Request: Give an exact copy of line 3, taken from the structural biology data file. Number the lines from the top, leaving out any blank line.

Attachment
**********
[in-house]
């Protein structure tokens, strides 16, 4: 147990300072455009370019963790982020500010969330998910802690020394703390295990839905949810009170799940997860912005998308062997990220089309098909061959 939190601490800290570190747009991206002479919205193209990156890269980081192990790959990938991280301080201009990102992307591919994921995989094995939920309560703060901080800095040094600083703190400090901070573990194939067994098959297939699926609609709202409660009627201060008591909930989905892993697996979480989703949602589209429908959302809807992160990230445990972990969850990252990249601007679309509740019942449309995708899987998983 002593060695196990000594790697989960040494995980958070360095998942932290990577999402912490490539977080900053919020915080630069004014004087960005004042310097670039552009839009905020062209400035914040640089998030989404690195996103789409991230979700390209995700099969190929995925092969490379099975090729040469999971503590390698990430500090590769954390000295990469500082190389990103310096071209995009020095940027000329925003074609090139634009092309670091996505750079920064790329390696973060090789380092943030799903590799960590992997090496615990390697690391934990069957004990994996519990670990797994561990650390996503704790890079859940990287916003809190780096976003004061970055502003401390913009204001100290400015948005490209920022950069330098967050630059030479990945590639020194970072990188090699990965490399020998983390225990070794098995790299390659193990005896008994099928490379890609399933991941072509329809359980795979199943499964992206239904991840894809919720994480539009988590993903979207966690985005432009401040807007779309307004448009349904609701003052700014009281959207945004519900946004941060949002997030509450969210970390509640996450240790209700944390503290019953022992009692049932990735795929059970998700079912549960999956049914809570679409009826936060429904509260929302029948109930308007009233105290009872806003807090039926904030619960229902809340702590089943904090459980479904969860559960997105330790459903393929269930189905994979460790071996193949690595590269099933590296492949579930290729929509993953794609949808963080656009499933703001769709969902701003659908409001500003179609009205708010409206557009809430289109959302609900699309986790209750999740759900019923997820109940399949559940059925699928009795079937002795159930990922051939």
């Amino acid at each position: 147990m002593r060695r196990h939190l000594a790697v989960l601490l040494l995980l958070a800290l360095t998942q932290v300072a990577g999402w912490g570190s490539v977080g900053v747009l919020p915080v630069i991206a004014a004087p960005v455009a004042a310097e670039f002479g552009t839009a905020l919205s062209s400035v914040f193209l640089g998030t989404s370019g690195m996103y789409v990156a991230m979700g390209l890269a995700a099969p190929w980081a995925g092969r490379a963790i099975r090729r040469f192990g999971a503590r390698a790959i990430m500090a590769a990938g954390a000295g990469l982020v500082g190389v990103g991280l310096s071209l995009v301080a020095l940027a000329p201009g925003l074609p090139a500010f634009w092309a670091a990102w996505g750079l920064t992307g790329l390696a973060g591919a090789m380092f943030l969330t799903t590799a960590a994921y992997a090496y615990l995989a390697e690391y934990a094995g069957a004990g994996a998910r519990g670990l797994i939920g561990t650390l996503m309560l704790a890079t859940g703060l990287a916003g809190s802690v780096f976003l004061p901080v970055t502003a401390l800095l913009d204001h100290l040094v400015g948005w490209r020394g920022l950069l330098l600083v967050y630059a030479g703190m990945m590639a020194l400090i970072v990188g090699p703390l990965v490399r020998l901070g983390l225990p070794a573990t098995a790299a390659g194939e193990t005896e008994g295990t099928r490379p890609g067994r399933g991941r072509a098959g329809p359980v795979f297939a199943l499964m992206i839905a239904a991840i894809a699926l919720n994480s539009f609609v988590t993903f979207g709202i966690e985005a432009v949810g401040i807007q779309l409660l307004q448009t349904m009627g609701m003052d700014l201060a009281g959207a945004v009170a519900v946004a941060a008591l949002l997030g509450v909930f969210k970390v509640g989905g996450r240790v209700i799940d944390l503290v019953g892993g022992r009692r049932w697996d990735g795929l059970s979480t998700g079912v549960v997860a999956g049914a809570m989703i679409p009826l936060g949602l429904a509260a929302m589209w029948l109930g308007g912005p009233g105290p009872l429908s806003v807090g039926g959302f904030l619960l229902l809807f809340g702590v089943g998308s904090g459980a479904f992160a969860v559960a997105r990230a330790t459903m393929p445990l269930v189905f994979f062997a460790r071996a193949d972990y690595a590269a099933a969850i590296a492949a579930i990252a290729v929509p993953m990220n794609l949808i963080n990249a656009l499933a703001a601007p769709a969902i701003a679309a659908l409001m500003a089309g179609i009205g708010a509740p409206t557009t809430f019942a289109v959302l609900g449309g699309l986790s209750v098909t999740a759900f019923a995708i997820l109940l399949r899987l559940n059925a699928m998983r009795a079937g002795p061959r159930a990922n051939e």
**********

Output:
């Amino acid at each position: 147990m002593r060695r196990h939190l000594a790697v989960l601490l040494l995980l958070a800290l360095t998942q932290v300072a990577g999402w912490g570190s490539v977080g900053v747009l919020p915080v630069i991206a004014a004087p960005v455009a004042a310097e670039f002479g552009t839009a905020l919205s062209s400035v914040f193209l640089g998030t989404s370019g690195m996103y789409v990156a991230m979700g390209l890269a995700a099969p190929w980081a995925g092969r490379a963790i099975r090729r040469f192990g999971a503590r390698a790959i990430m500090a590769a990938g954390a000295g990469l982020v500082g190389v990103g991280l310096s071209l995009v301080a020095l940027a000329p201009g925003l074609p090139a500010f634009w092309a670091a990102w996505g750079l920064t992307g790329l390696a973060g591919a090789m380092f943030l969330t799903t590799a960590a994921y992997a090496y615990l995989a390697e690391y934990a094995g069957a004990g994996a998910r519990g670990l797994i939920g561990t650390l996503m309560l704790a890079t859940g703060l990287a916003g809190s802690v780096f976003l004061p901080v970055t502003a401390l800095l913009d204001h100290l040094v400015g948005w490209r020394g920022l950069l330098l600083v967050y630059a030479g703190m990945m590639a020194l400090i970072v990188g090699p703390l990965v490399r020998l901070g983390l225990p070794a573990t098995a790299a390659g194939e193990t005896e008994g295990t099928r490379p890609g067994r399933g991941r072509a098959g329809p359980v795979f297939a199943l499964m992206i839905a239904a991840i894809a699926l919720n994480s539009f609609v988590t993903f979207g709202i966690e985005a432009v949810g401040i807007q779309l409660l307004q448009t349904m009627g609701m003052d700014l201060a009281g959207a945004v009170a519900v946004a941060a008591l949002l997030g509450v909930f969210k970390v509640g989905g996450r240790v209700i799940d944390l503290v019953g892993g022992r009692r049932w697996d990735g795929l059970s979480t998700g079912v549960v997860a999956g049914a809570m989703i679409p009826l936060g949602l429904a509260a929302m589209w029948l109930g308007g912005p009233g105290p009872l429908s806003v807090g039926g959302f904030l619960l229902l809807f809340g702590v089943g998308s904090g459980a479904f992160a969860v559960a997105r990230a330790t459903m393929p445990l269930v189905f994979f062997a460790r071996a193949d972990y690595a590269a099933a969850i590296a492949a579930i990252a290729v929509p993953m990220n794609l949808i963080n990249a656009l499933a703001a601007p769709a969902i701003a679309a659908l409001m500003a089309g179609i009205g708010a509740p409206t557009t809430f019942a289109v959302l609900g449309g699309l986790s209750v098909t999740a759900f019923a995708i997820l109940l399949r899987l559940n059925a699928m998983r009795a079937g002795p061959r159930a990922n051939e």